Cost and value may be some of the most used buzzwords in the healthcare industry. Patients want the best results for their money, and physicians want to see returns on their capital investments. Studies are finding that 3D volume rendering with ultrasound is faster, cheaper and more accurate than many imaging alternatives. For these reasons, prioritizing 3D ultrasound in your gynecology practice makes practical and financial sense.
Putting Ultrasound First in Gynecology
The American Institute of Ultrasound in Medicine began the Ultrasound First campaign in 2012 to advocate using ultrasound as the first choice for diagnostic imaging. According to the group, ultrasound is a safe, effective and affordable alternative to other, more widely used imaging tests. 3D and 4D ultrasound systems can produce images of quality comparable to MRI and CT tests more quickly and at a lower cost. This makes ultrasound an excellent choice for cost-conscious patients and practitioners looking for diagnostic tools that support value-based care.
A review in the American Journal of Obstetrics and Gynecology (AJOG) suggested that ultrasound should be the first choice for imaging and, in some cases, may be the only test needed for women with pelvic or flank pain, pelvic masses or Müllerian duct anomalies. However, some practices still primarily use CT and MRI scans to evaluate these symptoms.
Benefits of 3D Volume Rendering
The AJOG review also highlighted advances in ultrasound technology, including 3D volume rendering, real-time transvaginal imaging and Doppler techniques to evaluate blood flow, that put ultrasound above other diagnostic imaging tools. The image clarity of a well-performed sonogram provides gynecologists with greater confidence and fewer inconclusive results.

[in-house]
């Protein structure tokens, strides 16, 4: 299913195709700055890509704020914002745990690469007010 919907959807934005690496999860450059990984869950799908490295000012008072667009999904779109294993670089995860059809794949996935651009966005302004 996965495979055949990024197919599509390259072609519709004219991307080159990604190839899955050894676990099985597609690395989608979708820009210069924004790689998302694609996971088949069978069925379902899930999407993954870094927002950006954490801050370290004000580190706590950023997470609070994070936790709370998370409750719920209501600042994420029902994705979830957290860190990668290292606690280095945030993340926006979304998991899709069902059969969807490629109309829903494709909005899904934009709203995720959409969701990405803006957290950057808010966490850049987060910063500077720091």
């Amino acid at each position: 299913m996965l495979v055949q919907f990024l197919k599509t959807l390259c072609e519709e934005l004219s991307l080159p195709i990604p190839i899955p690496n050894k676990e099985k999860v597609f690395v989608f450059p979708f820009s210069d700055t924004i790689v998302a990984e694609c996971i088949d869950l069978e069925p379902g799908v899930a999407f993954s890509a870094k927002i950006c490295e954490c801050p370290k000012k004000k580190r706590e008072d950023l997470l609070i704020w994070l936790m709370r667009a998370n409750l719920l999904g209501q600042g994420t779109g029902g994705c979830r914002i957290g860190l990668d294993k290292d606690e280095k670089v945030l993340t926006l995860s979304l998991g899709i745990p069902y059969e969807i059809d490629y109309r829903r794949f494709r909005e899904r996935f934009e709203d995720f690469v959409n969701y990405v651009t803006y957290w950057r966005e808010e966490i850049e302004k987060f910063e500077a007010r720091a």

According to research published in Ultrasound in Obstetrics & Gynecology, 3D ultrasound is a "highly accurate" tool for evaluating congenital uterine anomalies. Likewise, research published in the Journal of Ultrasound in Medicine found that ultrasound can help physicians examine Müllerian duct anomalies and other uterine malformations as effectively as MRI.
Although the radiation doses from CT scans and X-rays are considered safe, the effects are cumulative, and the number of imaging studies an individual may undergo in her lifetime appears to be rising. Since the 1980s, adults have been exposed to more radiation from medical imaging by a factor of six, according to a study in the New England Journal of Medicine. About 4 million American adults may be exposed to more than 20 mSv per year from imaging studies. Most doctors aim to keep radiation exposure as low as possible for patients, and having an alternative to a pelvic CT scan can spare patients unnecessary exposure.
Convenience and Cost
A 3D ultrasound can create images of the uterus and endometrial cavity at once, making it faster than MRI. Due to the latest advances in ultrasound technology, patients no longer need to hold a full bladder or use contrast agents.
Additionally, the scan can be done in the office, reducing patients' out-of-pocket costs. Most often, a patient receiving an MRI or CT scan will need to schedule an additional appointment, possibly with additional copays, in a separate location. She must then wait for the results and return to the gynecologist's office for an additional follow-up appointment to discuss them. All that time, money and anxiety adds up for patients.
Due to its accuracy, convenience and cost-effectiveness, 3D ultrasound technology empowers gynecology practitioners to provide sustained high-value care to patients. Gynecologists should consider adopting 3D ultrasound as the first-line diagnostic tool for women with pelvic symptoms.